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February is

American Heart Month

Every year, more than 600,000 Americans die from heart disease.

Heart Disease affects all ages, genders, and ethnicities. Risk factors include high cholesterol, high blood pressure, smoking, diabetes, and excessive alcohol consumption.

 

Let us help you learn how to maintain a healthy heart and prevent heart disease below. 

How to Keep Your Heart Healthy

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Consume more Fruits & Veggies

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Fruits and vegetables are a great source for vitamins and minerals, and they are low-calorie and high in dietary fiber. They also contain substances that can help prevent cardiovascular disease. Eating more fruits and vegetables will help you cut back on high calorie foods (meat, cheese, snack foods).

Foods that are high in fat and trans-fat contribute to heart disease, try to avoid these or minimize them in your diet. Consuming foods that are high in fiber and low in saturated fat, trans-fat, and cholesterol can help prevent high cholesterol.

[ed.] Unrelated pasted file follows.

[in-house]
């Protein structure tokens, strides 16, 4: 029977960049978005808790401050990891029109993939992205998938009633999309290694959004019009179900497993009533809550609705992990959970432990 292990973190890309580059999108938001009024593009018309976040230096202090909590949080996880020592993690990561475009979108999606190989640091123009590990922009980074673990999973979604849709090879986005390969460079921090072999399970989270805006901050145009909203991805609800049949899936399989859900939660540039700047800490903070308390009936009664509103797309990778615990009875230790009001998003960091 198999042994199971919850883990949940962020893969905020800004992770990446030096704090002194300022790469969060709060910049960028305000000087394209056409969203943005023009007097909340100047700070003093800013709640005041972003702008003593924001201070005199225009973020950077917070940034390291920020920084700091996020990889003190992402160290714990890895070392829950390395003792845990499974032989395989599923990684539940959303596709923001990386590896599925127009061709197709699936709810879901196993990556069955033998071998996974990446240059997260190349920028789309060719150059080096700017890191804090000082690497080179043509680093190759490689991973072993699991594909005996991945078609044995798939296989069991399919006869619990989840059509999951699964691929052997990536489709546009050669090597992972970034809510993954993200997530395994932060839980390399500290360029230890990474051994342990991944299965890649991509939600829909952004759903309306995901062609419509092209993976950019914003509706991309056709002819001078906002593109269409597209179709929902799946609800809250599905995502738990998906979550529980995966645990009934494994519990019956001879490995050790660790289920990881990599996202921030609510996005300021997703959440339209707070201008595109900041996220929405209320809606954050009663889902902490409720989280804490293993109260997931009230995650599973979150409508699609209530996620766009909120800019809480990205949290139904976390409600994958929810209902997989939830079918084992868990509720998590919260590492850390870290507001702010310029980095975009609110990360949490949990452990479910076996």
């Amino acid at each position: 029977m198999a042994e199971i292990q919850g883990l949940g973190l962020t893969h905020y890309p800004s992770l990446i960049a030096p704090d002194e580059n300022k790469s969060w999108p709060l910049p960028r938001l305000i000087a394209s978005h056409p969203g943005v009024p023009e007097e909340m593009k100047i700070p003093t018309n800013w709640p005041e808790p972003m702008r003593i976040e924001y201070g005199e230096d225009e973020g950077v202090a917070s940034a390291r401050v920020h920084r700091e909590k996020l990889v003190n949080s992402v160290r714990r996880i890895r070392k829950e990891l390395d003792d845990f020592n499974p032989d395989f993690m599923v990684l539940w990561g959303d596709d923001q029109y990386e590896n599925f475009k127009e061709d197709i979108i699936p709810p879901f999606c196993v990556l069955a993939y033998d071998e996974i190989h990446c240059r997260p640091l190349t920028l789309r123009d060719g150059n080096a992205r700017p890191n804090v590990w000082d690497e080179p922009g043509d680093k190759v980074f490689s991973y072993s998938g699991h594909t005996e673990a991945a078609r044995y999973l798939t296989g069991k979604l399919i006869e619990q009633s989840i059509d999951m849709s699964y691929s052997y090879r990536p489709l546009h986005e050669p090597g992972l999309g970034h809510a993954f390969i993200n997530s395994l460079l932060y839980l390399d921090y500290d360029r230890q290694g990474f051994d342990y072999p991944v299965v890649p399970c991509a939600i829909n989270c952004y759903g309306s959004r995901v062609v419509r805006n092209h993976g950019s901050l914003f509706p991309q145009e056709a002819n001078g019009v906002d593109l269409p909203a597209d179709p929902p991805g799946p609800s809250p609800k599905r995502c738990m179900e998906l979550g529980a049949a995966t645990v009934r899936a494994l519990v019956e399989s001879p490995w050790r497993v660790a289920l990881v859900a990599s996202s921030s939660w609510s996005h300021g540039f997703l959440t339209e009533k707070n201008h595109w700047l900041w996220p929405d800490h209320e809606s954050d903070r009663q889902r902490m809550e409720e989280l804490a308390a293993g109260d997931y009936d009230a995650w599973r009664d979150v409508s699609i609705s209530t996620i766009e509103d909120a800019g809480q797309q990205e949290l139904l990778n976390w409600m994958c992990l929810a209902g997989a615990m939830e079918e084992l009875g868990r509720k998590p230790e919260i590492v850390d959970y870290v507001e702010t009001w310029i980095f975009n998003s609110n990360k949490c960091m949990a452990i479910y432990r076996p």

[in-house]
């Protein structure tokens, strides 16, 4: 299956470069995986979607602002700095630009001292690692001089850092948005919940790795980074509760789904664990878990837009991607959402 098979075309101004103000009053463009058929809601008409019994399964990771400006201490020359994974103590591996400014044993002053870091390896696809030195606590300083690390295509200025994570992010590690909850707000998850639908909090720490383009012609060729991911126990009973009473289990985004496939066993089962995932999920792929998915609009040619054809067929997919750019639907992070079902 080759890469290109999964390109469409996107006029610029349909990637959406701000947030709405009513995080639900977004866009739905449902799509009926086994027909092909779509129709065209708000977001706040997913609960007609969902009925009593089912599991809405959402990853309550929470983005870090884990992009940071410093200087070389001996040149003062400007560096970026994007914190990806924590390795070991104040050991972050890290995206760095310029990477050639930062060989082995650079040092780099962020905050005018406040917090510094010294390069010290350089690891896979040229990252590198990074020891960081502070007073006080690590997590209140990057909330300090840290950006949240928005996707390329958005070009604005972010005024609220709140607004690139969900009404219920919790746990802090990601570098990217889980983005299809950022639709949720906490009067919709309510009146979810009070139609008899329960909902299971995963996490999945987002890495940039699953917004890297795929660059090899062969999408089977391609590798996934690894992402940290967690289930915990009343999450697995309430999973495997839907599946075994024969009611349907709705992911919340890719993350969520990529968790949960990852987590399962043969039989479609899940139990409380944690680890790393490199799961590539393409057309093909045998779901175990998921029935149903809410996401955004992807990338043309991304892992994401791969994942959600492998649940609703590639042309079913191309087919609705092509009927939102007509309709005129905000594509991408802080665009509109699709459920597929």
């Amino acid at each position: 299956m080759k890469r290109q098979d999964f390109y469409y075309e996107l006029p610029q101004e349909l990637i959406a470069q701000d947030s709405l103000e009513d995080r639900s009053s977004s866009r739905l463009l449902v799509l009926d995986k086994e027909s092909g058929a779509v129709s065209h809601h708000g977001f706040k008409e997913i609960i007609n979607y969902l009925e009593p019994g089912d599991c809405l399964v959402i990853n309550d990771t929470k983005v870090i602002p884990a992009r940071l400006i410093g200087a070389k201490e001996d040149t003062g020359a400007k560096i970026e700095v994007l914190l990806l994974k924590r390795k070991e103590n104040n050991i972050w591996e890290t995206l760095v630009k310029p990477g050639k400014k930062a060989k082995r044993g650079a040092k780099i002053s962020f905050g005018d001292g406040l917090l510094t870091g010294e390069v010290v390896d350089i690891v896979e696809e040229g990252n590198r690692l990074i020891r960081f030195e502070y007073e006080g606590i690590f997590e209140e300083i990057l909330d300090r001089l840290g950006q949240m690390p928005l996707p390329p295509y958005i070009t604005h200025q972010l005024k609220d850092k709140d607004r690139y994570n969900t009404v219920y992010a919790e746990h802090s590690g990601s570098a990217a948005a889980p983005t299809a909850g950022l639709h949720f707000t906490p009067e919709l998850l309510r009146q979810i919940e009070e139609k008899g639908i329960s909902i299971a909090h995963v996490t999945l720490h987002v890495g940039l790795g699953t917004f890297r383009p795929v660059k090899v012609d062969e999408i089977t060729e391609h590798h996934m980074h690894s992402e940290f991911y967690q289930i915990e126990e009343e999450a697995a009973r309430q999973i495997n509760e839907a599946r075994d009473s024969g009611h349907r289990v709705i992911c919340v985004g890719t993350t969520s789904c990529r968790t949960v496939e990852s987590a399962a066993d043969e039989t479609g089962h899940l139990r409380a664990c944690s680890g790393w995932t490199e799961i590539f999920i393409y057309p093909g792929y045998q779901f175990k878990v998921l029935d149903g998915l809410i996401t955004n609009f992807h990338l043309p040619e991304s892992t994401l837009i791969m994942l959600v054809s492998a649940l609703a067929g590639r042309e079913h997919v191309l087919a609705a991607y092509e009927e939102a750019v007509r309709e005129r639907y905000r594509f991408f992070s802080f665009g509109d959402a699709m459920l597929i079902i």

Limiting salt in your diet will also lower your blood pressure.

Limiting sugar in your diet will help you keep a low blood sugar level, lessening your chances of developing diabetes.   

Limit smoking & alcohol consumption

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Drinking too much alcohol can raise your blood pressure. If you drink alcohol, try to limit the amount you consume. Heavy alcohol use can lead to heart muscle damage (alcoholic cardiomyopathy) resulting in heart failure. 

Smoking greatly increases your risk for heart disease. Quit smoking to lower your risk of heart disease. Ask your doctor today for ways to help you quit smoking. 

engage in an active lifestyle

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Even minor changes in diet and activity levels can make a world of difference when it comes to your cardiovascular health.  Multiple studies have shown that drinking between 1-2 soft drinks/day increases the risk of heart attacks and death from heart disease up to 40%.  Credible data shows that walking just 20 minutes/day can decrease heart disease by 20-30% in men and women, respectively.  So, put down the sugary beverages and get to moving.  A little can do a lot!

-John Massey, M.D. 

Facts about Heart Health

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